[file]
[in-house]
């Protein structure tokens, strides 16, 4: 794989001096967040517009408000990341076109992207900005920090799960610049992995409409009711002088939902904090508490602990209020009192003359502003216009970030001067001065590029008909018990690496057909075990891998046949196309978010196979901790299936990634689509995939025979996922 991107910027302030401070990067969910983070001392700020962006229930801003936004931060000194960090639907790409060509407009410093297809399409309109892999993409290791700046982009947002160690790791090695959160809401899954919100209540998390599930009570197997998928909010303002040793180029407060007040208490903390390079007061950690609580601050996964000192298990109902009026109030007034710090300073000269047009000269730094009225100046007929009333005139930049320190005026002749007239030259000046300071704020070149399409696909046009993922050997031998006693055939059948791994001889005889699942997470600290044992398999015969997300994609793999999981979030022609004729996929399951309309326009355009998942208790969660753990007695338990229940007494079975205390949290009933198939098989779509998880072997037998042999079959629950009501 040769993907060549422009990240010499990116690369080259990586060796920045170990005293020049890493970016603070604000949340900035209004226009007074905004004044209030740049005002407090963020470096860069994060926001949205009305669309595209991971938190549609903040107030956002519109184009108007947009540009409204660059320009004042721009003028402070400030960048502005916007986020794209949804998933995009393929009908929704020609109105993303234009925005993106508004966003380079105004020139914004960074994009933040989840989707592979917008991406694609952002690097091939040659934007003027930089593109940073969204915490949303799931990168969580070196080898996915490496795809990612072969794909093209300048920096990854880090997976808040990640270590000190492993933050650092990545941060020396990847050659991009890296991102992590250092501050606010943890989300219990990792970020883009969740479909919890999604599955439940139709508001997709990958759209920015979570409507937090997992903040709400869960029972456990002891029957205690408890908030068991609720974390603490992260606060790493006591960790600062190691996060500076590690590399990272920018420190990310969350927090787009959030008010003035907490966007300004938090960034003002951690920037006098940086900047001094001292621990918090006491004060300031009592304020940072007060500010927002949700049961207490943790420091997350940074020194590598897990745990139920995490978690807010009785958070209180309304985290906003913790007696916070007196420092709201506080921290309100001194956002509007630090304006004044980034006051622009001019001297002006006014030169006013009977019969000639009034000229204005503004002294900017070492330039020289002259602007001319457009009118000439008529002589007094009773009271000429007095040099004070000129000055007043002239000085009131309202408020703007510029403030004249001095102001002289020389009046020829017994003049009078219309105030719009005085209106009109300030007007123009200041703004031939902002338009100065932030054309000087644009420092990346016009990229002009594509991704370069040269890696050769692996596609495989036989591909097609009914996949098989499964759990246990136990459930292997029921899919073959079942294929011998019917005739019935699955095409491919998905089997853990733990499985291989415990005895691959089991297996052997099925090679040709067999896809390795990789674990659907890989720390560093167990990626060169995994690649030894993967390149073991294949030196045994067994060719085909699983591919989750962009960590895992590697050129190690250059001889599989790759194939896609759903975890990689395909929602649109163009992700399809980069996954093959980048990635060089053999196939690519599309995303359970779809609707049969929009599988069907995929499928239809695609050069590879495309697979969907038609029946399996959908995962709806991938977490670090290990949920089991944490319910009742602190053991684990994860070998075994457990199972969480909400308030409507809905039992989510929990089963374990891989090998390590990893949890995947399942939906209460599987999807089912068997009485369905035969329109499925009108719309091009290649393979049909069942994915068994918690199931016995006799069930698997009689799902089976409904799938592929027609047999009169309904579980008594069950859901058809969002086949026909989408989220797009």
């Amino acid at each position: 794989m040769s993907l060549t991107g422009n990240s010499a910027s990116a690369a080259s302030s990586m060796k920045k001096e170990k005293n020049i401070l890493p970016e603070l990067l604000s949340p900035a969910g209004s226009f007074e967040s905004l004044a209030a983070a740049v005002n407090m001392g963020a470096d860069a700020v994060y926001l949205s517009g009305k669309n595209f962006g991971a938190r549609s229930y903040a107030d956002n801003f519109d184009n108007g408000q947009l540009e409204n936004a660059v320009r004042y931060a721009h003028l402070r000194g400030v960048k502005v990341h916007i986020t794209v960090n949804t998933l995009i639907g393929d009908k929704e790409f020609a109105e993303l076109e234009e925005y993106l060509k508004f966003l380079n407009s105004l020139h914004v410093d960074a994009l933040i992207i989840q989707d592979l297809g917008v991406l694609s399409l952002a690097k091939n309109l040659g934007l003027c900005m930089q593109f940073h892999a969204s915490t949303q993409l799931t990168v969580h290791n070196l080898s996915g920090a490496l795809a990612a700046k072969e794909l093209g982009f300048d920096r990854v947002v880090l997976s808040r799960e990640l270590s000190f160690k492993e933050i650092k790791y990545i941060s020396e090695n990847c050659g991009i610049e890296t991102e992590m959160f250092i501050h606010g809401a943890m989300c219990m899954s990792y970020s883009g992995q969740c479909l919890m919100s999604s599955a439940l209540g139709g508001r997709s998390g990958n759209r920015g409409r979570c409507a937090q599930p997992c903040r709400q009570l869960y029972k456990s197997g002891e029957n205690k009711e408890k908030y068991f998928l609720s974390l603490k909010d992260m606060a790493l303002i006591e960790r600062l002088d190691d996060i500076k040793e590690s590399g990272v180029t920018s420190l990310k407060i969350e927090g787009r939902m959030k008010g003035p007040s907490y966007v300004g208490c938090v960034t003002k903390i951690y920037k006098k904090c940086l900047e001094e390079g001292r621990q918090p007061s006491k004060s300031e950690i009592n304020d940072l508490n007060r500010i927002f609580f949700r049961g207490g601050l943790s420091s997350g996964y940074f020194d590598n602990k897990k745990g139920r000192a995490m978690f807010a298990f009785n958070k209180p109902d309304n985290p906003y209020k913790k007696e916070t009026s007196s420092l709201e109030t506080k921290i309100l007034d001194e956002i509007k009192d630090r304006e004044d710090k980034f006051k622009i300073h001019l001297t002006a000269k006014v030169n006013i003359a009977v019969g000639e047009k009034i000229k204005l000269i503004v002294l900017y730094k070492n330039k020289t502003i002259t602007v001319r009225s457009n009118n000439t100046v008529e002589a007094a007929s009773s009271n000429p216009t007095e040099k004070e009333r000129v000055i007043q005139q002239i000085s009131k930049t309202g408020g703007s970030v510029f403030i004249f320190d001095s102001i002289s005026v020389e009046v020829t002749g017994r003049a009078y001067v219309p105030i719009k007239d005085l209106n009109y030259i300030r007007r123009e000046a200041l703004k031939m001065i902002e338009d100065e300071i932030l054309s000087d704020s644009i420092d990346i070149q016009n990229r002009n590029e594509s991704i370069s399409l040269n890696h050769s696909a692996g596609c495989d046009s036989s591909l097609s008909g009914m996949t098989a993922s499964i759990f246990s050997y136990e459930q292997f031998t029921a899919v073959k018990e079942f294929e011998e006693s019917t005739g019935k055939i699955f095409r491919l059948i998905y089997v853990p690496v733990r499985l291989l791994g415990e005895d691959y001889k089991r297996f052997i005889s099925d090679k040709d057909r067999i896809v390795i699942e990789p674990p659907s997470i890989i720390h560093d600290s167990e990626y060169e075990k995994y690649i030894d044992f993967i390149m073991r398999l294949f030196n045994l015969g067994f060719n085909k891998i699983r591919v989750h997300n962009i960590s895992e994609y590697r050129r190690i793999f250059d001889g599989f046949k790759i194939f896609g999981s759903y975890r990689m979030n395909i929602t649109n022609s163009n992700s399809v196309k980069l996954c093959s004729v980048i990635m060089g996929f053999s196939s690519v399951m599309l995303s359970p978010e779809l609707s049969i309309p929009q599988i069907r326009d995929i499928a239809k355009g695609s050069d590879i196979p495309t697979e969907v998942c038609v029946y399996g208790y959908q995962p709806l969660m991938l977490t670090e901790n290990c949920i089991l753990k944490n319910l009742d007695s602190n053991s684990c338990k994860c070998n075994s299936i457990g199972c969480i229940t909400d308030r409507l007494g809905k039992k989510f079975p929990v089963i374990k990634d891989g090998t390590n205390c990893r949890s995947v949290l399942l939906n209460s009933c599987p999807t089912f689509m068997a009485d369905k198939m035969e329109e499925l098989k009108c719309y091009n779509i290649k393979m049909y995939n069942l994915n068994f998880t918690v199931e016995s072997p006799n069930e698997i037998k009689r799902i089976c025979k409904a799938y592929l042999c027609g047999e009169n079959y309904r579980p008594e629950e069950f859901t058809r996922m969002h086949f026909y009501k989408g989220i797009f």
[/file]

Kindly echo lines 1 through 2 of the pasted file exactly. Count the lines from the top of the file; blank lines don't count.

[in-house]
């Protein structure tokens, strides 16, 4: 794989001096967040517009408000990341076109992207900005920090799960610049992995409409009711002088939902904090508490602990209020009192003359502003216009970030001067001065590029008909018990690496057909075990891998046949196309978010196979901790299936990634689509995939025979996922 991107910027302030401070990067969910983070001392700020962006229930801003936004931060000194960090639907790409060509407009410093297809399409309109892999993409290791700046982009947002160690790791090695959160809401899954919100209540998390599930009570197997998928909010303002040793180029407060007040208490903390390079007061950690609580601050996964000192298990109902009026109030007034710090300073000269047009000269730094009225100046007929009333005139930049320190005026002749007239030259000046300071704020070149399409696909046009993922050997031998006693055939059948791994001889005889699942997470600290044992398999015969997300994609793999999981979030022609004729996929399951309309326009355009998942208790969660753990007695338990229940007494079975205390949290009933198939098989779509998880072997037998042999079959629950009501 040769993907060549422009990240010499990116690369080259990586060796920045170990005293020049890493970016603070604000949340900035209004226009007074905004004044209030740049005002407090963020470096860069994060926001949205009305669309595209991971938190549609903040107030956002519109184009108007947009540009409204660059320009004042721009003028402070400030960048502005916007986020794209949804998933995009393929009908929704020609109105993303234009925005993106508004966003380079105004020139914004960074994009933040989840989707592979917008991406694609952002690097091939040659934007003027930089593109940073969204915490949303799931990168969580070196080898996915490496795809990612072969794909093209300048920096990854880090997976808040990640270590000190492993933050650092990545941060020396990847050659991009890296991102992590250092501050606010943890989300219990990792970020883009969740479909919890999604599955439940139709508001997709990958759209920015979570409507937090997992903040709400869960029972456990002891029957205690408890908030068991609720974390603490992260606060790493006591960790600062190691996060500076590690590399990272920018420190990310969350927090787009959030008010003035907490966007300004938090960034003002951690920037006098940086900047001094001292621990918090006491004060300031009592304020940072007060500010927002949700049961207490943790420091997350940074020194590598897990745990139920995490978690807010009785958070209180309304985290906003913790007696916070007196420092709201506080921290309100001194956002509007630090304006004044980034006051622009001019001297002006006014030169006013009977019969000639009034000229204005503004002294900017070492330039020289002259602007001319457009009118000439008529002589007094009773009271000429007095040099004070000129000055007043002239000085009131309202408020703007510029403030004249001095102001002289020389009046020829017994003049009078219309105030719009005085209106009109300030007007123009200041703004031939902002338009100065932030054309000087644009420092990346016009990229002009594509991704370069040269890696050769692996596609495989036989591909097609009914996949098989499964759990246990136990459930292997029921899919073959079942294929011998019917005739019935699955095409491919998905089997853990733990499985291989415990005895691959089991297996052997099925090679040709067999896809390795990789674990659907890989720390560093167990990626060169995994690649030894993967390149073991294949030196045994067994060719085909699983591919989750962009960590895992590697050129190690250059001889599989790759194939896609759903975890990689395909929602649109163009992700399809980069996954093959980048990635060089053999196939690519599309995303359970779809609707049969929009599988069907995929499928239809695609050069590879495309697979969907038609029946399996959908995962709806991938977490670090290990949920089991944490319910009742602190053991684990994860070998075994457990199972969480909400308030409507809905039992989510929990089963374990891989090998390590990893949890995947399942939906209460599987999807089912068997009485369905035969329109499925009108719309091009290649393979049909069942994915068994918690199931016995006799069930698997009689799902089976409904799938592929027609047999009169309904579980008594069950859901058809969002086949026909989408989220797009």